Finally there is the Rook, which appears to defeat even Valérie Da Costa. All she can say is that it is humanisée, which must be debatable whatever your point of view - and actually there are three to choose from.
La Tour from all three sides.
The middle aspect (as I've arranged them) reveals its deliquescent innards: the other two show what might be  protective plates on its flanks: both off-white and off-colour. But couldn't they be evil eyes on the elevations, which might make that proboscis some kind of prehensile organ of smell (God forbid it should be flaunting some kind of organ of reproduction). Are they antennae, periscopes or flagpoles up top - or is it a mad hair day? And Richier is having a laugh, isn't she, with those three legs: not so much humanoid as stooloid, good only for emergency evacuation, or milking cows. But I've got it now - those tentacular extensions to the top storey make this creature some kind of jumped-up bottom-feeding anemone: one that just sits there, gelatinous, waiting to waft in its next dégustation. In a crafty adaptation, those stumpy feet, like its unsuspecting prey, must be suckers.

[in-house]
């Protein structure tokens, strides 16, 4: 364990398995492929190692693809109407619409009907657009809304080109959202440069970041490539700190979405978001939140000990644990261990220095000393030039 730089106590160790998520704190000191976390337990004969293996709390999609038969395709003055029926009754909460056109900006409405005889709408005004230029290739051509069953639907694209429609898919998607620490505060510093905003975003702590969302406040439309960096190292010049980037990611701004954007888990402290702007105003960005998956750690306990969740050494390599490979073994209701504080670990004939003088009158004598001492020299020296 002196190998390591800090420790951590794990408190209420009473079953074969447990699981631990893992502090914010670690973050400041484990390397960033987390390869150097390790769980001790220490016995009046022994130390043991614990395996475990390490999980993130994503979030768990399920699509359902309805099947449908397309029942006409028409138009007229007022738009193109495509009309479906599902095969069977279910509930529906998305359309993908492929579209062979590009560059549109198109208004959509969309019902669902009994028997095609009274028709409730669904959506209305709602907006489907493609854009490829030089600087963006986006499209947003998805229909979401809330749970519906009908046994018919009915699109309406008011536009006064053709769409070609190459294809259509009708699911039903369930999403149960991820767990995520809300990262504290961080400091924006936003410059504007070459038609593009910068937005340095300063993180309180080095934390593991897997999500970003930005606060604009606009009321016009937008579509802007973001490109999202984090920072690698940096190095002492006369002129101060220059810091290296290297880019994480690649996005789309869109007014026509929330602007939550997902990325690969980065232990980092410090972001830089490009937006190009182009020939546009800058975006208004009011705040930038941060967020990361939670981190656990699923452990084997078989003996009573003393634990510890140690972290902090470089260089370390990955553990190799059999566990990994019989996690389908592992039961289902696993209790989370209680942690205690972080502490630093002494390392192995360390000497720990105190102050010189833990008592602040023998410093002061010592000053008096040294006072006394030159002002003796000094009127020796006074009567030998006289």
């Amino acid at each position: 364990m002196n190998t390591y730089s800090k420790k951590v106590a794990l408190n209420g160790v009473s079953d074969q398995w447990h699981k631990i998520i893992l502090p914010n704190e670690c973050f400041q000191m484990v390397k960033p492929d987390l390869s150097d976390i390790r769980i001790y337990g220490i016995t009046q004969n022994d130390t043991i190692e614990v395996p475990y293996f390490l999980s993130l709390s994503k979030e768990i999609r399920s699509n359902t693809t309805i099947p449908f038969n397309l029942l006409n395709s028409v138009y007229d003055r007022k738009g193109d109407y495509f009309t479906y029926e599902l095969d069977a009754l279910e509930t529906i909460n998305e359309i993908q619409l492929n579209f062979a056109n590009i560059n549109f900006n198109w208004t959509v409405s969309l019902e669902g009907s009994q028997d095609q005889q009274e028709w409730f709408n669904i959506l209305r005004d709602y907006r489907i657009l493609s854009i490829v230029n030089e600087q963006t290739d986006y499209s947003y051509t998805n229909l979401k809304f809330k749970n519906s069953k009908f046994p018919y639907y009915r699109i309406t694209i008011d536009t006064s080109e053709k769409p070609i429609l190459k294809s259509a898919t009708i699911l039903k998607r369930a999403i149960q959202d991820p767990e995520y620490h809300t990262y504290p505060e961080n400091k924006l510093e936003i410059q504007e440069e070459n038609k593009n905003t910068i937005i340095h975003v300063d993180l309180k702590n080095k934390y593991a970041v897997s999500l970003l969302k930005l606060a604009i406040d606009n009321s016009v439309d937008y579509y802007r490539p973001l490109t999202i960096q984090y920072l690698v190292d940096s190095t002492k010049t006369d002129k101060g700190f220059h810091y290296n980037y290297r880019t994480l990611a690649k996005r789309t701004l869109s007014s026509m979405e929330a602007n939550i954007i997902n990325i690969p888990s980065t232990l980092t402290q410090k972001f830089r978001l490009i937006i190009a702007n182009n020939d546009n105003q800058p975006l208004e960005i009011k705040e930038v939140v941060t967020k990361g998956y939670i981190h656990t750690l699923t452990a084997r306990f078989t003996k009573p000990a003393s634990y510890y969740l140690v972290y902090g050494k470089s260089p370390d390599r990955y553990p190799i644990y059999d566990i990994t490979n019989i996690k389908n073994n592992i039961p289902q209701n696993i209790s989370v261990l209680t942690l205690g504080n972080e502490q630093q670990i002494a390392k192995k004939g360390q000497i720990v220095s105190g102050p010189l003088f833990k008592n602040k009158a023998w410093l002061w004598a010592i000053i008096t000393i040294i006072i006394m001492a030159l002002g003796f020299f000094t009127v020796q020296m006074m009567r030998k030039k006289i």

L'Échiquier (Grand) is an engrossing work that repays time and close inspection, and not - if I may repeat a constant complaint - a snap, a tick, and off to sample the Tate's merchandising. The five pieces are richly, inventively, and distinctly individuated. They each have their specific character and - implausibly - their own particular way of expressing themselves. The more you look, the more - fractal-like - you get drawn in; and the more you speculate about what each one is trying to say. With its lese-majesté the work as a whole could be seen as an anti-establishment lampoon; or perhaps just anti-clerical if, after her run-in with the Church, Richier was getting her own back for their conservatism (though this is not, it has to be said, suggested by Da Costa; and in fact the Christ on the Cross was re-installed in 1971).

However you read Germaine Richier's distorted and deformed, mutated and mutilated figures lost in their post-apocalypse wasteland, they make an utterly compelling piece of chess-in-art - you'll find them in the Tate Modern Boiler House, Level 2: In the Studio.

[For a continuation please go to Miss Tanning's Appendix]

Valérie Da Costa Germaine Richier: Un Art Entre Deux Mondes Adagp Paris 2006.

Note added 14 September 2016. The Autumn 2016 issue (no. 38) of Tate, Etc magazine has an excellent article on Germaine Richier by Natalie Ferris, in which she discusses L'Échiquier (Grand).
Chess in Art Index at another place